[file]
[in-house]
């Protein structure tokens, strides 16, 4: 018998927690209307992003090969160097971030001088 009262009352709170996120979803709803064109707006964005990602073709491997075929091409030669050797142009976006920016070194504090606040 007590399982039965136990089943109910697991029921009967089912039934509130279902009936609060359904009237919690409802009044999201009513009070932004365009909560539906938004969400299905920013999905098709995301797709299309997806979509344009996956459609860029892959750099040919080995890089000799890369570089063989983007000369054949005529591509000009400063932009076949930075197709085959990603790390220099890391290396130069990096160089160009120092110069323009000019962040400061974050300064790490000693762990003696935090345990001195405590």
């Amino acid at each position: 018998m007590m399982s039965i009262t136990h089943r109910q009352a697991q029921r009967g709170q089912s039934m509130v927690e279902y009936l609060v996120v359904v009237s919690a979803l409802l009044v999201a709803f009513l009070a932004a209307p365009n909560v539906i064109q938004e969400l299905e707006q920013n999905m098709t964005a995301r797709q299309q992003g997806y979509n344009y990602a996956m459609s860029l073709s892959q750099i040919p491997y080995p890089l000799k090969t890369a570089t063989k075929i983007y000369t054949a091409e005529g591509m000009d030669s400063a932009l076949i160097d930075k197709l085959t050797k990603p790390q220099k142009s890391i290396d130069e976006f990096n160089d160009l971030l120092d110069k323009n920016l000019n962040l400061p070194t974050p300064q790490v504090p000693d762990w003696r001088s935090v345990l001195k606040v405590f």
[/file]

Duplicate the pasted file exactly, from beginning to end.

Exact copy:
[in-house]
């Protein structure tokens, strides 16, 4: 018998927690209307992003090969160097971030001088 009262009352709170996120979803709803064109707006964005990602073709491997075929091409030669050797142009976006920016070194504090606040 007590399982039965136990089943109910697991029921009967089912039934509130279902009936609060359904009237919690409802009044999201009513009070932004365009909560539906938004969400299905920013999905098709995301797709299309997806979509344009996956459609860029892959750099040919080995890089000799890369570089063989983007000369054949005529591509000009400063932009076949930075197709085959990603790390220099890391290396130069990096160089160009120092110069323009000019962040400061974050300064790490000693762990003696935090345990001195405590």
């Amino acid at each position: 018998m007590m399982s039965i009262t136990h089943r109910q009352a697991q029921r009967g709170q089912s039934m509130v927690e279902y009936l609060v996120v359904v009237s919690a979803l409802l009044v999201a709803f009513l009070a932004a209307p365009n909560v539906i064109q938004e969400l299905e707006q920013n999905m098709t964005a995301r797709q299309q992003g997806y979509n344009y990602a996956m459609s860029l073709s892959q750099i040919p491997y080995p890089l000799k090969t890369a570089t063989k075929i983007y000369t054949a091409e005529g591509m000009d030669s400063a932009l076949i160097d930075k197709l085959t050797k990603p790390q220099k142009s890391i290396d130069e976006f990096n160089d160009l971030l120092d110069k323009n920016l000019n962040l400061p070194t974050p300064q790490v504090p000693d762990w003696r001088s935090v345990l001195k606040v405590f």